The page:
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6. How was news sent to pioneers on the wagon train?
People could send letters by supply wagons to a fort along the trail, and the pioneers would pick it up.
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7. Name ONE of the landmarks along the Oregon Trail.
Chimney Rock
Independence Rock
Soda Springs
Steamboat Springs
Devils' Backbone
Read more

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What I Learned Section 2 -- Define the following words:
Prairie Schooner: Covered wagon

Wagon Train: Group of covered wagons traveling together on the long trip west

Trail Guide: A person who previously made the trip west who was hired to guide a wagon train

Pioneers: First group of travelers who moved to the new land and made a new home

Scows: Large flat boats used to take the wagons across the Missouri River

Continental Divide: Imaginary line along the top of the Rocky Mountains from north to south marking the line where the rivers in the United States flow in opposite directions.

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Bonus Questions (Answer 1 of the Following Questions for Your FREE Bookmark):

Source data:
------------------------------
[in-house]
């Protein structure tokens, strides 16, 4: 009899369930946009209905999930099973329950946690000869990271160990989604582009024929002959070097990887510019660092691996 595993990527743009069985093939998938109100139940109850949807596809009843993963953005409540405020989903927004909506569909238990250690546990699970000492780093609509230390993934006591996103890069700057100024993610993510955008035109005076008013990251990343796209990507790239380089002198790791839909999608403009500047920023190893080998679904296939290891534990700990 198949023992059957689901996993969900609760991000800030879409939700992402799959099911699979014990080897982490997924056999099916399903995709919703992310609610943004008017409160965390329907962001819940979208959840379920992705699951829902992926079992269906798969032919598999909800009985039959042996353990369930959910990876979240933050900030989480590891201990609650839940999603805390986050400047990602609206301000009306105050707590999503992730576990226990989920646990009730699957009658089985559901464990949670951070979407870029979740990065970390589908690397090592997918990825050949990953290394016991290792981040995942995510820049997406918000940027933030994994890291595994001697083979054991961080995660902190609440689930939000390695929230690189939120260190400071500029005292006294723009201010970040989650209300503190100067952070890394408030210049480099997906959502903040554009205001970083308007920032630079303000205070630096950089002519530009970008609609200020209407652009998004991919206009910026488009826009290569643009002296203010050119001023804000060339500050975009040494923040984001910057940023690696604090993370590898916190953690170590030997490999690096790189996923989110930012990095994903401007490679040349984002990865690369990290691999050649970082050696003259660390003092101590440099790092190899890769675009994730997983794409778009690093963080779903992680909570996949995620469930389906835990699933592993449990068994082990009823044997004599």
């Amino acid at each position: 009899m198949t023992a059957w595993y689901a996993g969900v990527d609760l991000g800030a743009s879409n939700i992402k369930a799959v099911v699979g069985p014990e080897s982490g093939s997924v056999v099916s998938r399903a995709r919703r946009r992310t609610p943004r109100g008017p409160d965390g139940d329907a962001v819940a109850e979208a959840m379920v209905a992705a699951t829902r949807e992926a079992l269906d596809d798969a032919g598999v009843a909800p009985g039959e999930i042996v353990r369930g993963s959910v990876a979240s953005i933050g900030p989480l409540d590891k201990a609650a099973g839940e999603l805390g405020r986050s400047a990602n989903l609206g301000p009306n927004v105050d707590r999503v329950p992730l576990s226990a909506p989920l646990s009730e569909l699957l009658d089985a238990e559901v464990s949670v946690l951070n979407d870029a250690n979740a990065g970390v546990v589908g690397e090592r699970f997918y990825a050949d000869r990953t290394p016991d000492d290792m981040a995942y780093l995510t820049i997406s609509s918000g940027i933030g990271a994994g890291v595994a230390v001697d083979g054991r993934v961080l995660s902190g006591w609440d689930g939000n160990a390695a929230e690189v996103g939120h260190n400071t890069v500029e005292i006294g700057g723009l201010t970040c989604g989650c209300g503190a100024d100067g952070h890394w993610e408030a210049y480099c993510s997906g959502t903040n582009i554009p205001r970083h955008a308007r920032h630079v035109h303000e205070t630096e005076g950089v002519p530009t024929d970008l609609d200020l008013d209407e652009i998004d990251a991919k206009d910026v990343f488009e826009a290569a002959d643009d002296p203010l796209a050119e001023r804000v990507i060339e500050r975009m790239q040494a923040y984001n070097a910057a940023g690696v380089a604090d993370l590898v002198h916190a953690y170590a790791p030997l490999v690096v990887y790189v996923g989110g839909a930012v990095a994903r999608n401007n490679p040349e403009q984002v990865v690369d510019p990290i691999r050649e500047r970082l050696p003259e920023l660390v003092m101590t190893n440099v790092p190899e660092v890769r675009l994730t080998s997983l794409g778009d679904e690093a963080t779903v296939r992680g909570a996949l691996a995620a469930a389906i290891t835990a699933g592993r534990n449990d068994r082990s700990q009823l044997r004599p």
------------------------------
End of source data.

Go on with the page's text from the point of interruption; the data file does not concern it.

a. Describe a typical wagon train trip.
Answers will vary.
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b. Describe a typical day on a wagon train trip.
Answers will vary.
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c. Describe the clothes of a typical person in a wagon train.
Answers will vary.
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d. Use five of the words in Section 2 in a sentence.
Answers will vary.
Read more

e. Have a parent or friend give you a spelling test with EACH of the words in Section 2.

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More Valuable Information about Traveling West in a Covered Wagon:
Oregon National Historic Trail (NPS)
Fort Laramie National Historic Site (NPS)
Chimney Rock National Historic Site (NPS)
Whitman Mission National Historic Site (NPS)
In Search of the Oregon Trail (PBS)
Oregon-California Trails Association
End of the Oregon Trail
The Oregon-Trail (Idaho State University)

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If You Lived at the Time of the Civil War (If You)

More Information at American Civil War in Depth

What I Learned Section 1 -- Answer the Following Questions:
1. Which states seceded from the Union in 1860 and 1861?

South Carolina, Mississippi, Florida, Alabama, Georgia, Louisiana, Texas, Virginia, Arkansas, North Carolina, and Tennessee.
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2. What happened on April 12, 1861?
The Civil War began at Fort Sumter, South Carolina.